Thankfully, I had bought this PCB holder with alligator clips and it did a really good job of holding the push buttons in place while I soldered.

The alligator clip holding the push button in place while soldering

The alligator clip holding the push button in place while soldering

As it turned out soldering the surface mount push buttons wasn’t too bad. I found this more satisfying than soldering through hole. The solder did spread a little bit along the track since I don’t have a solder mask on my home made PCB.

The push buttons neatly fit inside the housing where the holes for the buttons are located

The push buttons fit inside the housing where the holes for the buttons are located

The next step is to solder a connector from the keypad PCB to the control PCB, where the processor is located. For the connecting wire I chose an old ribbon wire I found in my  collection of scrap wire, which had six wires – exactly what I needed! I soldered a female header to one end and soldered the other end to the keypad PCB.

Ribbon wire that connects the keypad PCB to the header of the main control PCB

Ribbon wire that connects the keypad PCB to the header of the main control PCB

After soldering all the components it was time to test the device. As expected it worked without any issues and with that satisfying feel of a real button press.

The final step is to put everything back inside the housing. In order to fit the membrane of the original keypad on top of the new keypad push buttons the insides of the membrane buttons need to be carved out. However, this task turned out to be rather difficult since the membrane buttons are strechy and didn’t flake off very easily.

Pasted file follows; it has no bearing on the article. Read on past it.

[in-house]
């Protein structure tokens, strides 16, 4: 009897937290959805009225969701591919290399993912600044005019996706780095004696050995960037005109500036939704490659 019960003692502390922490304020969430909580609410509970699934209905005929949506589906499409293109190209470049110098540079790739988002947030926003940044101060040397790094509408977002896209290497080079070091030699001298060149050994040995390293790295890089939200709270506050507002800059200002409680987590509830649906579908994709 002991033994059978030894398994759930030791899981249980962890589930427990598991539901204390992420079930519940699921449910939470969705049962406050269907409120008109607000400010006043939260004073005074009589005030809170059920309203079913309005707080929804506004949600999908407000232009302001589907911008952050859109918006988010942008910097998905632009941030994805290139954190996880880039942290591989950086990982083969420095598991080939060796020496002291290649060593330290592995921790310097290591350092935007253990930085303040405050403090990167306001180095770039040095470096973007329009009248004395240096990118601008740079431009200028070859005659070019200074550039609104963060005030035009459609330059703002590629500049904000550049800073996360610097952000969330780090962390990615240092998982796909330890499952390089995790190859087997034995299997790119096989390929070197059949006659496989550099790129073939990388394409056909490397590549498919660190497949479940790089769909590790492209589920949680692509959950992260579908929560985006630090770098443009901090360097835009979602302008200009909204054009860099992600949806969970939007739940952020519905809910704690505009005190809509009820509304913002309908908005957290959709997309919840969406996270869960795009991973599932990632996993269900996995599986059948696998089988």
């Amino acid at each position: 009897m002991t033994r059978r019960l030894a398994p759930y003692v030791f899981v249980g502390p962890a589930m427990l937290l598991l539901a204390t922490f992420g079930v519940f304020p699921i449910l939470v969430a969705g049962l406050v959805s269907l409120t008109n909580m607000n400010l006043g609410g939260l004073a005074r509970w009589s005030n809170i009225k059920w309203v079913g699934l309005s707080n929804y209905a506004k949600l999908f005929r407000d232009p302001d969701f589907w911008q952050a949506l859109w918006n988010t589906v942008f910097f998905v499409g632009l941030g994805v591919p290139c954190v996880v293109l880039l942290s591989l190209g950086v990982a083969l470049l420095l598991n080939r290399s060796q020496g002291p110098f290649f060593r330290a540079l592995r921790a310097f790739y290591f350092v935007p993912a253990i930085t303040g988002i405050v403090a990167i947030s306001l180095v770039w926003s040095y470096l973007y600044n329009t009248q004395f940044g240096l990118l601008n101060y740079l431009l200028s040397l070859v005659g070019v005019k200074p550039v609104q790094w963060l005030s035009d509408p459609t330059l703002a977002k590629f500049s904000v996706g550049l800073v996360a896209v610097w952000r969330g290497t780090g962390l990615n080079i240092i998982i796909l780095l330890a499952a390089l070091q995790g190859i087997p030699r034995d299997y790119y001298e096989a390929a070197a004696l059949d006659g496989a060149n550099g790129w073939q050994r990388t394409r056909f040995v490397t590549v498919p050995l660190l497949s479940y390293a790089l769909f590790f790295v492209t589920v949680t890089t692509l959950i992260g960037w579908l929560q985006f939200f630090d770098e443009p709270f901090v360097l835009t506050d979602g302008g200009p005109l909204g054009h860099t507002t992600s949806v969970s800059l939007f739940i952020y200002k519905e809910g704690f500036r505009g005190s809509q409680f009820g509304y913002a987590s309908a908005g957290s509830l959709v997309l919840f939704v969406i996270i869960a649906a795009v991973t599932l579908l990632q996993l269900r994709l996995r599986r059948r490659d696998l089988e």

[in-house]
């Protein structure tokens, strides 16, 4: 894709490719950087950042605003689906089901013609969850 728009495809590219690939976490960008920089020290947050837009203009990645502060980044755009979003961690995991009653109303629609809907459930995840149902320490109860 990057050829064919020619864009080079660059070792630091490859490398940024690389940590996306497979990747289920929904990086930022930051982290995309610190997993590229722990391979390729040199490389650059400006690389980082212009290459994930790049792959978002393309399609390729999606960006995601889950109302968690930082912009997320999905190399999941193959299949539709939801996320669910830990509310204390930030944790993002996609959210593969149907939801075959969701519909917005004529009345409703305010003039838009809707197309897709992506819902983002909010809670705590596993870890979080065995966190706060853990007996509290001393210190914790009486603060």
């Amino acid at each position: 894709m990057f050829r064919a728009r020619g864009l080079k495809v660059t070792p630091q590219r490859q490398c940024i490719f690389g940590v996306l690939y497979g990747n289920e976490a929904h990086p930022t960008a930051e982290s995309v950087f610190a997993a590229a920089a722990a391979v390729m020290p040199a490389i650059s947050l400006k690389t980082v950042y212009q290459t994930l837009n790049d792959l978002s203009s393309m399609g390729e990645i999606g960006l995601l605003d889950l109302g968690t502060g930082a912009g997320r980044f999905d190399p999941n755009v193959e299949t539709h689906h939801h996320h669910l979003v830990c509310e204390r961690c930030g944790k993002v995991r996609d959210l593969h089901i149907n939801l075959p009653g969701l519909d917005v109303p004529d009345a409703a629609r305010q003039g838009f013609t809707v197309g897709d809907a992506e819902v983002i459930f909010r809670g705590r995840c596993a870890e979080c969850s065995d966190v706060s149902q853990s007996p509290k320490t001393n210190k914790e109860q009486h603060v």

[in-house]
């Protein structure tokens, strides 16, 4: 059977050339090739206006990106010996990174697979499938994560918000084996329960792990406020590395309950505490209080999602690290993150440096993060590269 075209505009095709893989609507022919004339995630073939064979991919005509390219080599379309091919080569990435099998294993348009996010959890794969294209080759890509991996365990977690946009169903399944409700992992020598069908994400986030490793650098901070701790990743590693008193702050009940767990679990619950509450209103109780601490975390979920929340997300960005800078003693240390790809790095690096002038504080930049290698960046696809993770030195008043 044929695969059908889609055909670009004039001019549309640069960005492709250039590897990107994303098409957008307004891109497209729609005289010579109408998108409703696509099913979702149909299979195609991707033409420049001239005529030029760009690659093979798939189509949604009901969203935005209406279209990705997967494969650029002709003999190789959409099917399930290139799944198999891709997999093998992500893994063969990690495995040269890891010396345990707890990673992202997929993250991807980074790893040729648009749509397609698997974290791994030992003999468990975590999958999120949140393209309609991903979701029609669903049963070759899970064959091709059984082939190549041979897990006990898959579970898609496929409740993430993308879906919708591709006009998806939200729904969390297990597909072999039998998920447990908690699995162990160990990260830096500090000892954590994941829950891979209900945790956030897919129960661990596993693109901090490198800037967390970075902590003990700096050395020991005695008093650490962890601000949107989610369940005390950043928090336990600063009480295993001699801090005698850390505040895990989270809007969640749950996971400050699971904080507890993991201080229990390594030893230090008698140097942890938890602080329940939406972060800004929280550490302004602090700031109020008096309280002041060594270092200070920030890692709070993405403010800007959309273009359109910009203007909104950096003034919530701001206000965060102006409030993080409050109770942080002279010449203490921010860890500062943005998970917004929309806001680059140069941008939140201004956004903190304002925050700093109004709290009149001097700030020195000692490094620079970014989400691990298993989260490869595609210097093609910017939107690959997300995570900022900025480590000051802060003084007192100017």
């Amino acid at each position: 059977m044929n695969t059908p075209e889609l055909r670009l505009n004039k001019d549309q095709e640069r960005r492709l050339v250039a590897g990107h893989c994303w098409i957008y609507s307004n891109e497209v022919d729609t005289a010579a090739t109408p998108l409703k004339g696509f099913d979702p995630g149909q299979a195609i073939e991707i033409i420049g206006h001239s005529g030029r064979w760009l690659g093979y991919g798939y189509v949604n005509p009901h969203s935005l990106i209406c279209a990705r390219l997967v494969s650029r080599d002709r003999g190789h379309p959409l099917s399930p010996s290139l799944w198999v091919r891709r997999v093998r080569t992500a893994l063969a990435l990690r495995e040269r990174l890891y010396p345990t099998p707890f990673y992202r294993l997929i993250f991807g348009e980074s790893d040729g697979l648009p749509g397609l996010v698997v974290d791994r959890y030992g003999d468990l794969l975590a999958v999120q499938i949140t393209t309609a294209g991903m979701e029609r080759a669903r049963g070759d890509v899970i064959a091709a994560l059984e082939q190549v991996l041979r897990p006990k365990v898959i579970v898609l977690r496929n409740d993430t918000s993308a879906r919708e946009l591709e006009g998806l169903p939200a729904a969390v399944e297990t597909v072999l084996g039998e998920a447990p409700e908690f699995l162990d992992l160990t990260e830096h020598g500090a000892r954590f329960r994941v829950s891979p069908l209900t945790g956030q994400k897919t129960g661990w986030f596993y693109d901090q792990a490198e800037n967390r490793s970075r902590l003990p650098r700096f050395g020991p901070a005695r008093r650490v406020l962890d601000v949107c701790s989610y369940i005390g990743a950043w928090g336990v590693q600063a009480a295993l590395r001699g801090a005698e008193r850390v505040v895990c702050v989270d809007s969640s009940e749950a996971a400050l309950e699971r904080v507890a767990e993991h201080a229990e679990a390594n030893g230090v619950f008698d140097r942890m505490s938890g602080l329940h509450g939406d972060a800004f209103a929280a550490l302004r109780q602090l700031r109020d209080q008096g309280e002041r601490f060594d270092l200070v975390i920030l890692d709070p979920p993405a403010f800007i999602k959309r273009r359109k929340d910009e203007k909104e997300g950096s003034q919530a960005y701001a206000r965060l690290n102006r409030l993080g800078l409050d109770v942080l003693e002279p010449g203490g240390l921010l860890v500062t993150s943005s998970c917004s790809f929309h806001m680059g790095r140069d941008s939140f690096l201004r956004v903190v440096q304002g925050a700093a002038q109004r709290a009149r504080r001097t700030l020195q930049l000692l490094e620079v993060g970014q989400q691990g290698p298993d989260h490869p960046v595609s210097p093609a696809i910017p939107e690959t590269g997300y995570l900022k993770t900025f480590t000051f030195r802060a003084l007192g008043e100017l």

After a few unsuccessful attempts, I managed to poke through one of the buttons with an X-Acto knife, partly removing it from the membrane. And then I had the idea to remove the membrane buttons from the membrane and then glue it on top of the push buttons. Removing the membrane buttons from the membrane was easy since the buttons were connected to the rest of the membrane with a very thin layer.

So I placed the new keypad PCB inside the housing using the rest of the membrane (without the buttons) and white electrical tape to insulate the traces from the metal housing.

The new keypad for the door entry unit installed

The new keypad for the door entry unit installed

My attempts to attach the membrane buttons on top of the push buttons were fruitless. I tried several different types of super glue and even double tape, but nothing would make the membrane stick to anything! May be it needs some special type of glue to make it stick, but at this point it is not worth it to try and find it.

After all the new keypad works better than the original, which is the main problem I set out to fix. Sure the buttons aren’t labeled, but that will make it that much harder for burglars to try to figure out the correct password.